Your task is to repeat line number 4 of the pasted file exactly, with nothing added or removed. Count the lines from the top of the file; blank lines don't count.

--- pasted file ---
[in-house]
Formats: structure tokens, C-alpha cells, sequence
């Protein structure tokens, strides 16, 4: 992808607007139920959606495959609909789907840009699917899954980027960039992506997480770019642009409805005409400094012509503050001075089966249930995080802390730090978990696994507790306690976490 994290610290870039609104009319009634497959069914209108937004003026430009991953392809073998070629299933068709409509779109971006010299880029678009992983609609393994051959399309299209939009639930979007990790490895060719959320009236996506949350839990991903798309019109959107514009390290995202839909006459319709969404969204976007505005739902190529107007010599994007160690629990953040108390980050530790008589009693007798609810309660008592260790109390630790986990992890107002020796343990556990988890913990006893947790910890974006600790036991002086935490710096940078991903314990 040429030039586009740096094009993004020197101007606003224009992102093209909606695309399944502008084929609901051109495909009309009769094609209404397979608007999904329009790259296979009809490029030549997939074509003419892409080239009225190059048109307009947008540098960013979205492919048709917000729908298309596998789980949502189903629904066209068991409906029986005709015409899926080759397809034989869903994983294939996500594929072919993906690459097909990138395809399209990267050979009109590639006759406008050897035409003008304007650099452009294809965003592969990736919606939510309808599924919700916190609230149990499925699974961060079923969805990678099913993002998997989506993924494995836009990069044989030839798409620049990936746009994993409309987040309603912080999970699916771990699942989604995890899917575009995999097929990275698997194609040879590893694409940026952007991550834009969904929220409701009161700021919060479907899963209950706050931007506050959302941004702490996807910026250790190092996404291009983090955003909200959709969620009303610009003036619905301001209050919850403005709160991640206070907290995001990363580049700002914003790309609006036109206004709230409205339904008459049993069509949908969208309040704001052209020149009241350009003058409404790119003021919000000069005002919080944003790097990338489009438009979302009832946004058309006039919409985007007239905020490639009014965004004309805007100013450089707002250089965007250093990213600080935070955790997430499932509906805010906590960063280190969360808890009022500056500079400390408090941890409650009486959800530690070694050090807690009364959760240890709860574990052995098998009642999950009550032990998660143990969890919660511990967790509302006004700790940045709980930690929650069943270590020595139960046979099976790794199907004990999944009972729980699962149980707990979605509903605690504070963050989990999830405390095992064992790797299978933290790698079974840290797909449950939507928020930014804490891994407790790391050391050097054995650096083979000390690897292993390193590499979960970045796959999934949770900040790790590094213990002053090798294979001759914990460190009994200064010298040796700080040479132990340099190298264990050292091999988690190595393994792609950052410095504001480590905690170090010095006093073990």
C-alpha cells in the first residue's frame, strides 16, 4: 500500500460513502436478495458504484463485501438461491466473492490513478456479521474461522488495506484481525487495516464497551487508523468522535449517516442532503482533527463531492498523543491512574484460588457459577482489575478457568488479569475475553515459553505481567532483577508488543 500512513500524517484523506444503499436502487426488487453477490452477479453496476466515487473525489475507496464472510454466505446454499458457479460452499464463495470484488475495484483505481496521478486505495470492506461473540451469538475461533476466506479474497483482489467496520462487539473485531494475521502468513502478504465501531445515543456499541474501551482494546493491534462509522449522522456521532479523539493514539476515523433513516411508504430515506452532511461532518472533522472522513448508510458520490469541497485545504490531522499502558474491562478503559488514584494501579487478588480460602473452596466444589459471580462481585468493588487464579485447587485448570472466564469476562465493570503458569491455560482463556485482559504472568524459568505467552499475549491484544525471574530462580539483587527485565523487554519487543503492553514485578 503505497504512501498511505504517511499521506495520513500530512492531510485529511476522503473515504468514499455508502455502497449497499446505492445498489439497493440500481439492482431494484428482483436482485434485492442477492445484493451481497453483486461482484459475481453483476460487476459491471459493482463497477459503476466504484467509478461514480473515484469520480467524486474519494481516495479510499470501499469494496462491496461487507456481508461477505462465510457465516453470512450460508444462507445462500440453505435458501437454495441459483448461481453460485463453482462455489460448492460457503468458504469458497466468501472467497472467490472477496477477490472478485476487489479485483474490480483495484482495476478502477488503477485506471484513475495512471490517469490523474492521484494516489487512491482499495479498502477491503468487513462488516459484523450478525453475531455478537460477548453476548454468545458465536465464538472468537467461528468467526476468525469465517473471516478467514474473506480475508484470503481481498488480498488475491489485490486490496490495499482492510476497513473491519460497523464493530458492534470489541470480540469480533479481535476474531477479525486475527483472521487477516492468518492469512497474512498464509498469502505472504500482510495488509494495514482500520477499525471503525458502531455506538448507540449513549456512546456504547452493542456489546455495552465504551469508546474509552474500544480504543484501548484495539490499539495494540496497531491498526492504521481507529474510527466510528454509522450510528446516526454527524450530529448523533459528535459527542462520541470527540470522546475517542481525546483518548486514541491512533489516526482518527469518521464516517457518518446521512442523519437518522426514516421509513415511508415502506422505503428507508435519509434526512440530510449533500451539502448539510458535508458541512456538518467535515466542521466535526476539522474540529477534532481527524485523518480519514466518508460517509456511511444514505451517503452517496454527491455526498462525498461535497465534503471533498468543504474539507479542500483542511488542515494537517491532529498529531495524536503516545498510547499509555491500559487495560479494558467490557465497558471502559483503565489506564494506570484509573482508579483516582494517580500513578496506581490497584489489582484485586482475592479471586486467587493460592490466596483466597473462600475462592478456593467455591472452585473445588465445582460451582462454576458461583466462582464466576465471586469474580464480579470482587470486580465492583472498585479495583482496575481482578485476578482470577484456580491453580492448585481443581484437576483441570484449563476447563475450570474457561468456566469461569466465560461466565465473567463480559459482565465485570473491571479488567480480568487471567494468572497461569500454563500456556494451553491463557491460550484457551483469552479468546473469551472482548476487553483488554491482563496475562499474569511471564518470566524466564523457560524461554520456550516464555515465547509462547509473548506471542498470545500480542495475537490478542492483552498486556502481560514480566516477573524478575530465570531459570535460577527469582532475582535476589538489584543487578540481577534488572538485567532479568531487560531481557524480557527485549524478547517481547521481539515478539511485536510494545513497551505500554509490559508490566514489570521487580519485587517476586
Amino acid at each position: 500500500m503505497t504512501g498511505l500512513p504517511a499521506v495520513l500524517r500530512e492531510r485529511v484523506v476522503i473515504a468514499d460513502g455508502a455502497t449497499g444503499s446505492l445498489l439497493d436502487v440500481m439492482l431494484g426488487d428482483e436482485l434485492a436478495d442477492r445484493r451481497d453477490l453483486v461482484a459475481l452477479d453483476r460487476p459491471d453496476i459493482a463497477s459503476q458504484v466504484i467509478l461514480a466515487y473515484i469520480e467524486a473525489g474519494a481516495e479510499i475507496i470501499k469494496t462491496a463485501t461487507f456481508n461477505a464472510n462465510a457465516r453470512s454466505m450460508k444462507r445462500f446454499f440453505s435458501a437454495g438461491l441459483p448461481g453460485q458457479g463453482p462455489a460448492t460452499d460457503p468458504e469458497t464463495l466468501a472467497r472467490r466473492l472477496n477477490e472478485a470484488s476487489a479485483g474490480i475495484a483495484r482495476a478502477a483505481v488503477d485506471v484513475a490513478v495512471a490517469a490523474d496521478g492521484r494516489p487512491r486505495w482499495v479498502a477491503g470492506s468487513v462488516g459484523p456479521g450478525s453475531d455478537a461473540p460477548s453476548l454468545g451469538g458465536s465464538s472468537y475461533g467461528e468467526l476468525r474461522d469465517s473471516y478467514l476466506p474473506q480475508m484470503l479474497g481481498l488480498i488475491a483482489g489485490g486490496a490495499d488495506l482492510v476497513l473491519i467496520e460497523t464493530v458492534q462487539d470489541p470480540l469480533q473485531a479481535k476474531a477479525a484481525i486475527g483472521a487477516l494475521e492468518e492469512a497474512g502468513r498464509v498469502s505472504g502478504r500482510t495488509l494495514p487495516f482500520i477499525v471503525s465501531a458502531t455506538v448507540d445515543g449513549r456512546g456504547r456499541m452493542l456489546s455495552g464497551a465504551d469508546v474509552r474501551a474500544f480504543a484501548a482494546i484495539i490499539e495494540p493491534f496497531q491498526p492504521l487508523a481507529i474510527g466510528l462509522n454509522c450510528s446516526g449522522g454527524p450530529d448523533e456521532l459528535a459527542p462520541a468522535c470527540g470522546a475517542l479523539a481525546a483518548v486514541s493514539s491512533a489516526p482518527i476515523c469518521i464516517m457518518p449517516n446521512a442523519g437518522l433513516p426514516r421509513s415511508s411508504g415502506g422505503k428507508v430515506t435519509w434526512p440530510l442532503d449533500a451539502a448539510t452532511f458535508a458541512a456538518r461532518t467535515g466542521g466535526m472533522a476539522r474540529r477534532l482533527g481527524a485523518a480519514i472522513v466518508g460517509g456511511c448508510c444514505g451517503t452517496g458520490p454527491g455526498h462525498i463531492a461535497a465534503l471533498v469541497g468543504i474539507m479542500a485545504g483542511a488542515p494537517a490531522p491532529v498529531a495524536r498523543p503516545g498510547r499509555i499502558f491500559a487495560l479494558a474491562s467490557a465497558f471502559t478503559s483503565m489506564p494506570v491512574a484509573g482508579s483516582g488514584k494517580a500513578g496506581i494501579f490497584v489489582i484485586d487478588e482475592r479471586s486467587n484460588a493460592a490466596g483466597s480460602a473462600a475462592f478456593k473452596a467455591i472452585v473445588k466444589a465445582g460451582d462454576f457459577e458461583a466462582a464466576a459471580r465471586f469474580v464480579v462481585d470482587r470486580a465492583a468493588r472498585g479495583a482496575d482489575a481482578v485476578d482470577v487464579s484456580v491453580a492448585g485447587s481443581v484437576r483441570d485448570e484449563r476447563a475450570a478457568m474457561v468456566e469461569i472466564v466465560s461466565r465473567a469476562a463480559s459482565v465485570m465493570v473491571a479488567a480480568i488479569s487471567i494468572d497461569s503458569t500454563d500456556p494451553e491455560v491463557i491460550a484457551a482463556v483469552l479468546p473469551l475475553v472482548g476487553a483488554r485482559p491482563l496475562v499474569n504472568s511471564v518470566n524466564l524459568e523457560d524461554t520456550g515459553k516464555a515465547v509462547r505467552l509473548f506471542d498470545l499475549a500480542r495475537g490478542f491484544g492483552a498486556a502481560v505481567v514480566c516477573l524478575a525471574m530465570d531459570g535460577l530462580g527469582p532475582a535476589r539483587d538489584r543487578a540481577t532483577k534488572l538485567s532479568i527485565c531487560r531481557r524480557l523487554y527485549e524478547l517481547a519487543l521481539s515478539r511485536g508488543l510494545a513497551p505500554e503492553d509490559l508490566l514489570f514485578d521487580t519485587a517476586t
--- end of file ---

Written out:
C-alpha cells in the first residue's frame, strides 16, 4: 500500500460513502436478495458504484463485501438461491466473492490513478456479521474461522488495506484481525487495516464497551487508523468522535449517516442532503482533527463531492498523543491512574484460588457459577482489575478457568488479569475475553515459553505481567532483577508488543 500512513500524517484523506444503499436502487426488487453477490452477479453496476466515487473525489475507496464472510454466505446454499458457479460452499464463495470484488475495484483505481496521478486505495470492506461473540451469538475461533476466506479474497483482489467496520462487539473485531494475521502468513502478504465501531445515543456499541474501551482494546493491534462509522449522522456521532479523539493514539476515523433513516411508504430515506452532511461532518472533522472522513448508510458520490469541497485545504490531522499502558474491562478503559488514584494501579487478588480460602473452596466444589459471580462481585468493588487464579485447587485448570472466564469476562465493570503458569491455560482463556485482559504472568524459568505467552499475549491484544525471574530462580539483587527485565523487554519487543503492553514485578 503505497504512501498511505504517511499521506495520513500530512492531510485529511476522503473515504468514499455508502455502497449497499446505492445498489439497493440500481439492482431494484428482483436482485434485492442477492445484493451481497453483486461482484459475481453483476460487476459491471459493482463497477459503476466504484467509478461514480473515484469520480467524486474519494481516495479510499470501499469494496462491496461487507456481508461477505462465510457465516453470512450460508444462507445462500440453505435458501437454495441459483448461481453460485463453482462455489460448492460457503468458504469458497466468501472467497472467490472477496477477490472478485476487489479485483474490480483495484482495476478502477488503477485506471484513475495512471490517469490523474492521484494516489487512491482499495479498502477491503468487513462488516459484523450478525453475531455478537460477548453476548454468545458465536465464538472468537467461528468467526476468525469465517473471516478467514474473506480475508484470503481481498488480498488475491489485490486490496490495499482492510476497513473491519460497523464493530458492534470489541470480540469480533479481535476474531477479525486475527483472521487477516492468518492469512497474512498464509498469502505472504500482510495488509494495514482500520477499525471503525458502531455506538448507540449513549456512546456504547452493542456489546455495552465504551469508546474509552474500544480504543484501548484495539490499539495494540496497531491498526492504521481507529474510527466510528454509522450510528446516526454527524450530529448523533459528535459527542462520541470527540470522546475517542481525546483518548486514541491512533489516526482518527469518521464516517457518518446521512442523519437518522426514516421509513415511508415502506422505503428507508435519509434526512440530510449533500451539502448539510458535508458541512456538518467535515466542521466535526476539522474540529477534532481527524485523518480519514466518508460517509456511511444514505451517503452517496454527491455526498462525498461535497465534503471533498468543504474539507479542500483542511488542515494537517491532529498529531495524536503516545498510547499509555491500559487495560479494558467490557465497558471502559483503565489506564494506570484509573482508579483516582494517580500513578496506581490497584489489582484485586482475592479471586486467587493460592490466596483466597473462600475462592478456593467455591472452585473445588465445582460451582462454576458461583466462582464466576465471586469474580464480579470482587470486580465492583472498585479495583482496575481482578485476578482470577484456580491453580492448585481443581484437576483441570484449563476447563475450570474457561468456566469461569466465560461466565465473567463480559459482565465485570473491571479488567480480568487471567494468572497461569500454563500456556494451553491463557491460550484457551483469552479468546473469551472482548476487553483488554491482563496475562499474569511471564518470566524466564523457560524461554520456550516464555515465547509462547509473548506471542498470545500480542495475537490478542492483552498486556502481560514480566516477573524478575530465570531459570535460577527469582532475582535476589538489584543487578540481577534488572538485567532479568531487560531481557524480557527485549524478547517481547521481539515478539511485536510494545513497551505500554509490559508490566514489570521487580519485587517476586